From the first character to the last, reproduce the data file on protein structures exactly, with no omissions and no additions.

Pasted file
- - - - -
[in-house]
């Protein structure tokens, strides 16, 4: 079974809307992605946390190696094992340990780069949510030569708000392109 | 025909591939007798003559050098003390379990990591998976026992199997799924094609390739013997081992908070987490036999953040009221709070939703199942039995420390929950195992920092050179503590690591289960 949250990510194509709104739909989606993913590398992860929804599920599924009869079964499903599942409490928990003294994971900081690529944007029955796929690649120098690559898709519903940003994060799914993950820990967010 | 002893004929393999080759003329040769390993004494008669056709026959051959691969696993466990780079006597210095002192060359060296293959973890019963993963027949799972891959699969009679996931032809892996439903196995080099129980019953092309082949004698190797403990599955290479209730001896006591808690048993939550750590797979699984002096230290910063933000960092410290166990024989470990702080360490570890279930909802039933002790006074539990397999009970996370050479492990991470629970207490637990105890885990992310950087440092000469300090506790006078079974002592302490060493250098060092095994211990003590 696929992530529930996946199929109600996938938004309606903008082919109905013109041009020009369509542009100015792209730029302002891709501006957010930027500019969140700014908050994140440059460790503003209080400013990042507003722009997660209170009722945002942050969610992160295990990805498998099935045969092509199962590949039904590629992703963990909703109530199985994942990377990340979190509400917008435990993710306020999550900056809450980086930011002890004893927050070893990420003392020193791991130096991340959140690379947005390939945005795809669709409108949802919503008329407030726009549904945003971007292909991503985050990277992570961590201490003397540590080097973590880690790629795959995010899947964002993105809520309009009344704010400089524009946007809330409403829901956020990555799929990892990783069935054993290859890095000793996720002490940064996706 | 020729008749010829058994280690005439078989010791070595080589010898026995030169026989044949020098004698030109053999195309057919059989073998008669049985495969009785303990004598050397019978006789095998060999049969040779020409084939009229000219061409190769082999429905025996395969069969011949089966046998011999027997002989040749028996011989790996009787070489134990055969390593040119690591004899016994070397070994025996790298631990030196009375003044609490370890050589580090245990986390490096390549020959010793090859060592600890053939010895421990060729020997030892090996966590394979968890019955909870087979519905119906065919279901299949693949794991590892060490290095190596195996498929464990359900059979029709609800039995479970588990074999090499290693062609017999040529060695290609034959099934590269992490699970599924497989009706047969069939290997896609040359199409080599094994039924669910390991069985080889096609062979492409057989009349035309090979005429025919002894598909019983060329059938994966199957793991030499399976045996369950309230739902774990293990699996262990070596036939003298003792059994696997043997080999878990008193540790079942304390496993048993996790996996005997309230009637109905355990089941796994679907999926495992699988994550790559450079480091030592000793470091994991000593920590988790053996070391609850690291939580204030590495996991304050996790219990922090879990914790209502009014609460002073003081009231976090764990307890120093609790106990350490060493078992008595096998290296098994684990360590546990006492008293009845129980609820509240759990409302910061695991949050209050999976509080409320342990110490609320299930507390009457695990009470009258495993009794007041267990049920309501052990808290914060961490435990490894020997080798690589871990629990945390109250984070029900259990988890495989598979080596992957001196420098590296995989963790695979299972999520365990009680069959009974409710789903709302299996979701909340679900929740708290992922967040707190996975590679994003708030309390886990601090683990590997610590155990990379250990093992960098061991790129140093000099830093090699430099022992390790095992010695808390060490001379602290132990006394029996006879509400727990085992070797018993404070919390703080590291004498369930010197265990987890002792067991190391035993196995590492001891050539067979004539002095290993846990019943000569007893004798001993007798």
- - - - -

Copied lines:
[in-house]
């Protein structure tokens, strides 16, 4: 079974809307992605946390190696094992340990780069949510030569708000392109 | 025909591939007798003559050098003390379990990591998976026992199997799924094609390739013997081992908070987490036999953040009221709070939703199942039995420390929950195992920092050179503590690591289960 949250990510194509709104739909989606993913590398992860929804599920599924009869079964499903599942409490928990003294994971900081690529944007029955796929690649120098690559898709519903940003994060799914993950820990967010 | 002893004929393999080759003329040769390993004494008669056709026959051959691969696993466990780079006597210095002192060359060296293959973890019963993963027949799972891959699969009679996931032809892996439903196995080099129980019953092309082949004698190797403990599955290479209730001896006591808690048993939550750590797979699984002096230290910063933000960092410290166990024989470990702080360490570890279930909802039933002790006074539990397999009970996370050479492990991470629970207490637990105890885990992310950087440092000469300090506790006078079974002592302490060493250098060092095994211990003590 696929992530529930996946199929109600996938938004309606903008082919109905013109041009020009369509542009100015792209730029302002891709501006957010930027500019969140700014908050994140440059460790503003209080400013990042507003722009997660209170009722945002942050969610992160295990990805498998099935045969092509199962590949039904590629992703963990909703109530199985994942990377990340979190509400917008435990993710306020999550900056809450980086930011002890004893927050070893990420003392020193791991130096991340959140690379947005390939945005795809669709409108949802919503008329407030726009549904945003971007292909991503985050990277992570961590201490003397540590080097973590880690790629795959995010899947964002993105809520309009009344704010400089524009946007809330409403829901956020990555799929990892990783069935054993290859890095000793996720002490940064996706 | 020729008749010829058994280690005439078989010791070595080589010898026995030169026989044949020098004698030109053999195309057919059989073998008669049985495969009785303990004598050397019978006789095998060999049969040779020409084939009229000219061409190769082999429905025996395969069969011949089966046998011999027997002989040749028996011989790996009787070489134990055969390593040119690591004899016994070397070994025996790298631990030196009375003044609490370890050589580090245990986390490096390549020959010793090859060592600890053939010895421990060729020997030892090996966590394979968890019955909870087979519905119906065919279901299949693949794991590892060490290095190596195996498929464990359900059979029709609800039995479970588990074999090499290693062609017999040529060695290609034959099934590269992490699970599924497989009706047969069939290997896609040359199409080599094994039924669910390991069985080889096609062979492409057989009349035309090979005429025919002894598909019983060329059938994966199957793991030499399976045996369950309230739902774990293990699996262990070596036939003298003792059994696997043997080999878990008193540790079942304390496993048993996790996996005997309230009637109905355990089941796994679907999926495992699988994550790559450079480091030592000793470091994991000593920590988790053996070391609850690291939580204030590495996991304050996790219990922090879990914790209502009014609460002073003081009231976090764990307890120093609790106990350490060493078992008595096998290296098994684990360590546990006492008293009845129980609820509240759990409302910061695991949050209050999976509080409320342990110490609320299930507390009457695990009470009258495993009794007041267990049920309501052990808290914060961490435990490894020997080798690589871990629990945390109250984070029900259990988890495989598979080596992957001196420098590296995989963790695979299972999520365990009680069959009974409710789903709302299996979701909340679900929740708290992922967040707190996975590679994003708030309390886990601090683990590997610590155990990379250990093992960098061991790129140093000099830093090699430099022992390790095992010695808390060490001379602290132990006394029996006879509400727990085992070797018993404070919390703080590291004498369930010197265990987890002792067991190391035993196995590492001891050539067979004539002095290993846990019943000569007893004798001993007798």